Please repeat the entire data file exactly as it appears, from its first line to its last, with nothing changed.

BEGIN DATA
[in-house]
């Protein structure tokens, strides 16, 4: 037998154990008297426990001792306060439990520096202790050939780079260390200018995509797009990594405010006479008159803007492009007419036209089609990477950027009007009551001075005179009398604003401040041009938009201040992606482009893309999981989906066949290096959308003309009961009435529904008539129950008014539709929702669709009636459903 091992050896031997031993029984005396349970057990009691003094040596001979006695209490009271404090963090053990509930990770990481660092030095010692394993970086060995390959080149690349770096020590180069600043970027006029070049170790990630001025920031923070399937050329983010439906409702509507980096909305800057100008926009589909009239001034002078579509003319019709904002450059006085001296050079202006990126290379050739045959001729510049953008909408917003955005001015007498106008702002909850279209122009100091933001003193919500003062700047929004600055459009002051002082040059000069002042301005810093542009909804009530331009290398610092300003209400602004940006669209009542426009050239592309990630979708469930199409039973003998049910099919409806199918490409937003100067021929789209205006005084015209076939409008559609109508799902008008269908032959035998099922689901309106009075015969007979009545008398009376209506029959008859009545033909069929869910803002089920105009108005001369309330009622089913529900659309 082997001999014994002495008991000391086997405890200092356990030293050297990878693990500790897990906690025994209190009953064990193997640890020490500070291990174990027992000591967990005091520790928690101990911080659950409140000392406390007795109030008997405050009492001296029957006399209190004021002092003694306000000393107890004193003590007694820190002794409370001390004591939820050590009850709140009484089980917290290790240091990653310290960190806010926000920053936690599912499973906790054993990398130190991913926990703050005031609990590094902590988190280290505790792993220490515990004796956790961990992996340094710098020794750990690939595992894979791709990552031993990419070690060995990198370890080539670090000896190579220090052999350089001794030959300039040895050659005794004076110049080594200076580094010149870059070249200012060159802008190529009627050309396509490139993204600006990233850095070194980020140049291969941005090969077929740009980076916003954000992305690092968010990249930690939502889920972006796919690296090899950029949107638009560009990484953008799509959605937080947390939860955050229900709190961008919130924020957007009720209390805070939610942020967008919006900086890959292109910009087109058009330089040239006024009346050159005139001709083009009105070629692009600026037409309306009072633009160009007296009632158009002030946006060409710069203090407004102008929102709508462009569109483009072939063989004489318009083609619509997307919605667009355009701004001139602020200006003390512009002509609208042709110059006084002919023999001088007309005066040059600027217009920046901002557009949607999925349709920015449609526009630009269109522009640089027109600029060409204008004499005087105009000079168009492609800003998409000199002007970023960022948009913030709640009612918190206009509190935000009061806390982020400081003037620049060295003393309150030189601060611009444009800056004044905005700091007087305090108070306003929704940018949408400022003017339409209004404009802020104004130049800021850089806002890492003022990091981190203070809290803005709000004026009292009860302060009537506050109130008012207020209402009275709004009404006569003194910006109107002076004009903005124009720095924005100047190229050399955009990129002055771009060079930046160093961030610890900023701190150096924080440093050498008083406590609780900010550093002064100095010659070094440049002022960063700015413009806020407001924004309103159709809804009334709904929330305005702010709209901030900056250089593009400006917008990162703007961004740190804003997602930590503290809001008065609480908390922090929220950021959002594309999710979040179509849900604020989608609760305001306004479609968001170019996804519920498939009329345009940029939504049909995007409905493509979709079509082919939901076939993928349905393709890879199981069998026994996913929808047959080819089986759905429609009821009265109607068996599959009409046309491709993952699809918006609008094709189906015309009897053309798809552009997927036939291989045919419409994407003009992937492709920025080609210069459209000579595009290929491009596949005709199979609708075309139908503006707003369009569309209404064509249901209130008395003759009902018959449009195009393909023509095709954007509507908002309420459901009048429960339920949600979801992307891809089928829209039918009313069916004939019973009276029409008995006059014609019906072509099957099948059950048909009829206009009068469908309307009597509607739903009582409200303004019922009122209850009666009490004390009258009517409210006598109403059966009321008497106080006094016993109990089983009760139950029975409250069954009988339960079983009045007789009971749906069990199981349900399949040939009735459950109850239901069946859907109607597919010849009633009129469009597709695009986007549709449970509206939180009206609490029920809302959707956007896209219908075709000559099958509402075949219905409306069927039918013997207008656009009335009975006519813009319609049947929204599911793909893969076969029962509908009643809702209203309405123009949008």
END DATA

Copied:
[in-house]
């Protein structure tokens, strides 16, 4: 037998154990008297426990001792306060439990520096202790050939780079260390200018995509797009990594405010006479008159803007492009007419036209089609990477950027009007009551001075005179009398604003401040041009938009201040992606482009893309999981989906066949290096959308003309009961009435529904008539129950008014539709929702669709009636459903 091992050896031997031993029984005396349970057990009691003094040596001979006695209490009271404090963090053990509930990770990481660092030095010692394993970086060995390959080149690349770096020590180069600043970027006029070049170790990630001025920031923070399937050329983010439906409702509507980096909305800057100008926009589909009239001034002078579509003319019709904002450059006085001296050079202006990126290379050739045959001729510049953008909408917003955005001015007498106008702002909850279209122009100091933001003193919500003062700047929004600055459009002051002082040059000069002042301005810093542009909804009530331009290398610092300003209400602004940006669209009542426009050239592309990630979708469930199409039973003998049910099919409806199918490409937003100067021929789209205006005084015209076939409008559609109508799902008008269908032959035998099922689901309106009075015969007979009545008398009376209506029959008859009545033909069929869910803002089920105009108005001369309330009622089913529900659309 082997001999014994002495008991000391086997405890200092356990030293050297990878693990500790897990906690025994209190009953064990193997640890020490500070291990174990027992000591967990005091520790928690101990911080659950409140000392406390007795109030008997405050009492001296029957006399209190004021002092003694306000000393107890004193003590007694820190002794409370001390004591939820050590009850709140009484089980917290290790240091990653310290960190806010926000920053936690599912499973906790054993990398130190991913926990703050005031609990590094902590988190280290505790792993220490515990004796956790961990992996340094710098020794750990690939595992894979791709990552031993990419070690060995990198370890080539670090000896190579220090052999350089001794030959300039040895050659005794004076110049080594200076580094010149870059070249200012060159802008190529009627050309396509490139993204600006990233850095070194980020140049291969941005090969077929740009980076916003954000992305690092968010990249930690939502889920972006796919690296090899950029949107638009560009990484953008799509959605937080947390939860955050229900709190961008919130924020957007009720209390805070939610942020967008919006900086890959292109910009087109058009330089040239006024009346050159005139001709083009009105070629692009600026037409309306009072633009160009007296009632158009002030946006060409710069203090407004102008929102709508462009569109483009072939063989004489318009083609619509997307919605667009355009701004001139602020200006003390512009002509609208042709110059006084002919023999001088007309005066040059600027217009920046901002557009949607999925349709920015449609526009630009269109522009640089027109600029060409204008004499005087105009000079168009492609800003998409000199002007970023960022948009913030709640009612918190206009509190935000009061806390982020400081003037620049060295003393309150030189601060611009444009800056004044905005700091007087305090108070306003929704940018949408400022003017339409209004404009802020104004130049800021850089806002890492003022990091981190203070809290803005709000004026009292009860302060009537506050109130008012207020209402009275709004009404006569003194910006109107002076004009903005124009720095924005100047190229050399955009990129002055771009060079930046160093961030610890900023701190150096924080440093050498008083406590609780900010550093002064100095010659070094440049002022960063700015413009806020407001924004309103159709809804009334709904929330305005702010709209901030900056250089593009400006917008990162703007961004740190804003997602930590503290809001008065609480908390922090929220950021959002594309999710979040179509849900604020989608609760305001306004479609968001170019996804519920498939009329345009940029939504049909995007409905493509979709079509082919939901076939993928349905393709890879199981069998026994996913929808047959080819089986759905429609009821009265109607068996599959009409046309491709993952699809918006609008094709189906015309009897053309798809552009997927036939291989045919419409994407003009992937492709920025080609210069459209000579595009290929491009596949005709199979609708075309139908503006707003369009569309209404064509249901209130008395003759009902018959449009195009393909023509095709954007509507908002309420459901009048429960339920949600979801992307891809089928829209039918009313069916004939019973009276029409008995006059014609019906072509099957099948059950048909009829206009009068469908309307009597509607739903009582409200303004019922009122209850009666009490004390009258009517409210006598109403059966009321008497106080006094016993109990089983009760139950029975409250069954009988339960079983009045007789009971749906069990199981349900399949040939009735459950109850239901069946859907109607597919010849009633009129469009597709695009986007549709449970509206939180009206609490029920809302959707956007896209219908075709000559099958509402075949219905409306069927039918013997207008656009009335009975006519813009319609049947929204599911793909893969076969029962509908009643809702209203309405123009949008």